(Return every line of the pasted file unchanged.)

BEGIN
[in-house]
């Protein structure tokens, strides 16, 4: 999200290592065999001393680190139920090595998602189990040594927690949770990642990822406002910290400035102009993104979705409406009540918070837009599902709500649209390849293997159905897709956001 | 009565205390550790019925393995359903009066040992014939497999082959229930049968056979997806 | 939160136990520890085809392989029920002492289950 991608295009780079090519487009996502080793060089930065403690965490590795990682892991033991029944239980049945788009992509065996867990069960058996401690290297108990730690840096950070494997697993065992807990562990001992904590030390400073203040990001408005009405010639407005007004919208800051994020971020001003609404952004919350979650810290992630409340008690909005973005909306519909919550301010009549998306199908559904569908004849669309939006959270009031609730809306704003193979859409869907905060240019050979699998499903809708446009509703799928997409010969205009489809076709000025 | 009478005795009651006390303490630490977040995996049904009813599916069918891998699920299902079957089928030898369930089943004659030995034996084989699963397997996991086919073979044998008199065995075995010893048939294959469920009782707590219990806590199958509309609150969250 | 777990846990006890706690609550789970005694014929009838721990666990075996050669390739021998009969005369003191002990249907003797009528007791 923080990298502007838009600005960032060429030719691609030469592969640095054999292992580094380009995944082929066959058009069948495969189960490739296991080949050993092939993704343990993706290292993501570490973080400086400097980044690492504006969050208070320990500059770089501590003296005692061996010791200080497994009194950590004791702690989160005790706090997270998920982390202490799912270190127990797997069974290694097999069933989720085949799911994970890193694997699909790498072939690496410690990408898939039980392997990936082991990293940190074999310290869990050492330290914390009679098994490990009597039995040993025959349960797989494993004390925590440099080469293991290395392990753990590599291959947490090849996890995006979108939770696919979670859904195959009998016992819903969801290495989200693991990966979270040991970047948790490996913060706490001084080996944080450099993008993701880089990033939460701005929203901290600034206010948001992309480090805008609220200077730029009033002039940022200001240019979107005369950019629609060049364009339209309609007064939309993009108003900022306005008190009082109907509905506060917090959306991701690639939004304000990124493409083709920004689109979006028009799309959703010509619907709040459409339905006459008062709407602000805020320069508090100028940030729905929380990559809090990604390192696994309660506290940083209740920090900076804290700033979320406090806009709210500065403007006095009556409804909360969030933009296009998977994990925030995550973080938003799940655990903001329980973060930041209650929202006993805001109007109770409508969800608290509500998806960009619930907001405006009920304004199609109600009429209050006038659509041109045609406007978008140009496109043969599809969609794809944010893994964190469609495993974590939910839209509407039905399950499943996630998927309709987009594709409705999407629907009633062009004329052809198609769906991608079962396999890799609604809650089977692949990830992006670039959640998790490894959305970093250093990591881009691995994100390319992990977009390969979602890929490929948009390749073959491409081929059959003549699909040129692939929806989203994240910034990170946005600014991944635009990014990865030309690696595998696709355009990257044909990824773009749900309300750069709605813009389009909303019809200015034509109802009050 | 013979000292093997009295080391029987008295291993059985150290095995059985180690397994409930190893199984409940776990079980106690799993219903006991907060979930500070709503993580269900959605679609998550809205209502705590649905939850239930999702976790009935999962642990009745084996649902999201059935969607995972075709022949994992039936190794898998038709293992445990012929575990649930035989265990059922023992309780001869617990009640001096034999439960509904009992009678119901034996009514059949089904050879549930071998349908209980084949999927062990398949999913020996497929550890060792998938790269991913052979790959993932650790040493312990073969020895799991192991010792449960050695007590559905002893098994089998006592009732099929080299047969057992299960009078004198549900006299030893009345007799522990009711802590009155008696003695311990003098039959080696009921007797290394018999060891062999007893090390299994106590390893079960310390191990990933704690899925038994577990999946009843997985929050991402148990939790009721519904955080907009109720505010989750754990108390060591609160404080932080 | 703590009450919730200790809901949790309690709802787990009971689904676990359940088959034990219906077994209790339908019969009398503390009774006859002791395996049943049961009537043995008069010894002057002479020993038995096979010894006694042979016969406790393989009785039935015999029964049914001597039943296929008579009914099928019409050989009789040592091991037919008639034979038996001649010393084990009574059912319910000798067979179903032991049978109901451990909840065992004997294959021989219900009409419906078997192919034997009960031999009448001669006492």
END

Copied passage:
[in-house]
């Protein structure tokens, strides 16, 4: 999200290592065999001393680190139920090595998602189990040594927690949770990642990822406002910290400035102009993104979705409406009540918070837009599902709500649209390849293997159905897709956001 | 009565205390550790019925393995359903009066040992014939497999082959229930049968056979997806 | 939160136990520890085809392989029920002492289950 991608295009780079090519487009996502080793060089930065403690965490590795990682892991033991029944239980049945788009992509065996867990069960058996401690290297108990730690840096950070494997697993065992807990562990001992904590030390400073203040990001408005009405010639407005007004919208800051994020971020001003609404952004919350979650810290992630409340008690909005973005909306519909919550301010009549998306199908559904569908004849669309939006959270009031609730809306704003193979859409869907905060240019050979699998499903809708446009509703799928997409010969205009489809076709000025 | 009478005795009651006390303490630490977040995996049904009813599916069918891998699920299902079957089928030898369930089943004659030995034996084989699963397997996991086919073979044998008199065995075995010893048939294959469920009782707590219990806590199958509309609150969250 | 777990846990006890706690609550789970005694014929009838721990666990075996050669390739021998009969005369003191002990249907003797009528007791 923080990298502007838009600005960032060429030719691609030469592969640095054999292992580094380009995944082929066959058009069948495969189960490739296991080949050993092939993704343990993706290292993501570490973080400086400097980044690492504006969050208070320990500059770089501590003296005692061996010791200080497994009194950590004791702690989160005790706090997270998920982390202490799912270190127990797997069974290694097999069933989720085949799911994970890193694997699909790498072939690496410690990408898939039980392997990936082991990293940190074999310290869990050492330290914390009679098994490990009597039995040993025959349960797989494993004390925590440099080469293991290395392990753990590599291959947490090849996890995006979108939770696919979670859904195959009998016992819903969801290495989200693991990966979270040991970047948790490996913060706490001084080996944080450099993008993701880089990033939460701005929203901290600034206010948001992309480090805008609220200077730029009033002039940022200001240019979107005369950019629609060049364009339209309609007064939309993009108003900022306005008190009082109907509905506060917090959306991701690639939004304000990124493409083709920004689109979006028009799309959703010509619907709040459409339905006459008062709407602000805020320069508090100028940030729905929380990559809090990604390192696994309660506290940083209740920090900076804290700033979320406090806009709210500065403007006095009556409804909360969030933009296009998977994990925030995550973080938003799940655990903001329980973060930041209650929202006993805001109007109770409508969800608290509500998806960009619930907001405006009920304004199609109600009429209050006038659509041109045609406007978008140009496109043969599809969609794809944010893994964190469609495993974590939910839209509407039905399950499943996630998927309709987009594709409705999407629907009633062009004329052809198609769906991608079962396999890799609604809650089977692949990830992006670039959640998790490894959305970093250093990591881009691995994100390319992990977009390969979602890929490929948009390749073959491409081929059959003549699909040129692939929806989203994240910034990170946005600014991944635009990014990865030309690696595998696709355009990257044909990824773009749900309300750069709605813009389009909303019809200015034509109802009050 | 013979000292093997009295080391029987008295291993059985150290095995059985180690397994409930190893199984409940776990079980106690799993219903006991907060979930500070709503993580269900959605679609998550809205209502705590649905939850239930999702976790009935999962642990009745084996649902999201059935969607995972075709022949994992039936190794898998038709293992445990012929575990649930035989265990059922023992309780001869617990009640001096034999439960509904009992009678119901034996009514059949089904050879549930071998349908209980084949999927062990398949999913020996497929550890060792998938790269991913052979790959993932650790040493312990073969020895799991192991010792449960050695007590559905002893098994089998006592009732099929080299047969057992299960009078004198549900006299030893009345007799522990009711802590009155008696003695311990003098039959080696009921007797290394018999060891062999007893090390299994106590390893079960310390191990990933704690899925038994577990999946009843997985929050991402148990939790009721519904955080907009109720505010989750754990108390060591609160404080932080 | 703590009450919730200790809901949790309690709802787990009971689904676990359940088959034990219906077994209790339908019969009398503390009774006859002791395996049943049961009537043995008069010894002057002479020993038995096979010894006694042979016969406790393989009785039935015999029964049914001597039943296929008579009914099928019409050989009789040592091991037919008639034979038996001649010393084990009574059912319910000798067979179903032991049978109901451990909840065992004997294959021989219900009409419906078997192919034997009960031999009448001669006492």